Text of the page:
Organized running events have gained substantial popularity. This study aimed to elucidate the prevalence of musculoskeletal pain, knowledge about injury prevention as well as the attitudes and motivations of individuals participating in the JP Morgan Corporate Challenge in Frankfurt (Germany). A total of 720 recreational runners completed a digital questionnaire immediately prior to the start. The majority of them displayed low to moderate physical activity levels and were rather unambitious regarding targeted finishing time. One quarter (25.3%) participated for the first time in an organized race. The most stated reasons to register were team building (76.4%) and experiencing the run's atmosphere (50.6%). In contrast, improving health played a minor role (19.4%). More than one in five individuals (n = 159 runners) reported pain, with the most common locations being the knee and lower back. Both at rest (3.2/10 on a numerical rating scale) and during activity (4.7/10), average pain intensity was clinically relevant. Almost three thirds of the participants believed that stretching and wearing appropriate shoes would be effective for injury prevention while other methods such as resistance training, balance exercise or wearing of orthoses were rarely named. Musculoskeletal pain is a significant burden in runners participating in an urban mass event. In view of the poor knowledge about injury prevention, organizers and coaches may consider offering structured preparation programs as well as tailored running-related health education.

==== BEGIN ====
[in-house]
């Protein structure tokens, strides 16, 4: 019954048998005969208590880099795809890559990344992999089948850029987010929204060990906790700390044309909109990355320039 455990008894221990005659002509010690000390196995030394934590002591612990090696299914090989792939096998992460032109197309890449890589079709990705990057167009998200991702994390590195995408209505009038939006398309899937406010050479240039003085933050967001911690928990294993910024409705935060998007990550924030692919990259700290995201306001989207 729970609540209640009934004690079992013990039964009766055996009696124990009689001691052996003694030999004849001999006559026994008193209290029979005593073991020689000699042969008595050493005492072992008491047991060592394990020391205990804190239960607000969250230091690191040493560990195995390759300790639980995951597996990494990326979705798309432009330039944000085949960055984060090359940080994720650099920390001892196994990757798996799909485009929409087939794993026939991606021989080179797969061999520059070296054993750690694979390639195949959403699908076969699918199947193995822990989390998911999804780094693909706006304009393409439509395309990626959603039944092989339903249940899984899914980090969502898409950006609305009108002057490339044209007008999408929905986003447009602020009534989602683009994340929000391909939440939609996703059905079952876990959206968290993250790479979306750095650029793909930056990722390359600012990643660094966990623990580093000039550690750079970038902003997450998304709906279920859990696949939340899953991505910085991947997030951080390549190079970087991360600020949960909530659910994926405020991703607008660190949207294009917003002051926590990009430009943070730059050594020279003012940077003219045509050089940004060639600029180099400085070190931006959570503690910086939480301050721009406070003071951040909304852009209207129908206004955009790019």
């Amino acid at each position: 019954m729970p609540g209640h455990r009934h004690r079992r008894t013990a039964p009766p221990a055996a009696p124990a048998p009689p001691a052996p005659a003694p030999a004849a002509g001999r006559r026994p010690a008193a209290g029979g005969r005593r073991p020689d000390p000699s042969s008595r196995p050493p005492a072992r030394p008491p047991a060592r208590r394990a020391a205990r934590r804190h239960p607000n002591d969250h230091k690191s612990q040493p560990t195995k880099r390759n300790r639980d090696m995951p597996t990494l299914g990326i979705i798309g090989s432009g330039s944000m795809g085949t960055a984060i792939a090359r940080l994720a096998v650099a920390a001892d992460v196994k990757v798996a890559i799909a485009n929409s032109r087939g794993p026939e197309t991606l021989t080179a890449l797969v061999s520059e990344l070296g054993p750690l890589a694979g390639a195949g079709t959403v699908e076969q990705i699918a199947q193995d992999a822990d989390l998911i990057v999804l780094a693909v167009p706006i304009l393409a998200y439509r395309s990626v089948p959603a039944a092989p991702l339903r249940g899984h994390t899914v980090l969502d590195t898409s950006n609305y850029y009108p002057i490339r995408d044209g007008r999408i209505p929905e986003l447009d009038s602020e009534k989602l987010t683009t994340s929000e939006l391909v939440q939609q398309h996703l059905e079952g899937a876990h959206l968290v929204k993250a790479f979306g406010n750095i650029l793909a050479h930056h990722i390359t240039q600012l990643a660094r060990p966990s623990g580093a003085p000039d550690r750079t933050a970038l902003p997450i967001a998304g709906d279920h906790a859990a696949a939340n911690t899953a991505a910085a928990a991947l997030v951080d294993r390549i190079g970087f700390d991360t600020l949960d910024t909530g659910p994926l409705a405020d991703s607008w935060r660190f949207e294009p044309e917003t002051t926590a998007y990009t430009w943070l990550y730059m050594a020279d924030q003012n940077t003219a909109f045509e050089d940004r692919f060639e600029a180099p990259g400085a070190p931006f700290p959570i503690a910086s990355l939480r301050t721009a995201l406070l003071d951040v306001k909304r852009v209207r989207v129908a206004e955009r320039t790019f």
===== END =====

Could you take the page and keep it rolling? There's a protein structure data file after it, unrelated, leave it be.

Keywords: exercise; musculoskeletal; pain; physical activity; race; running.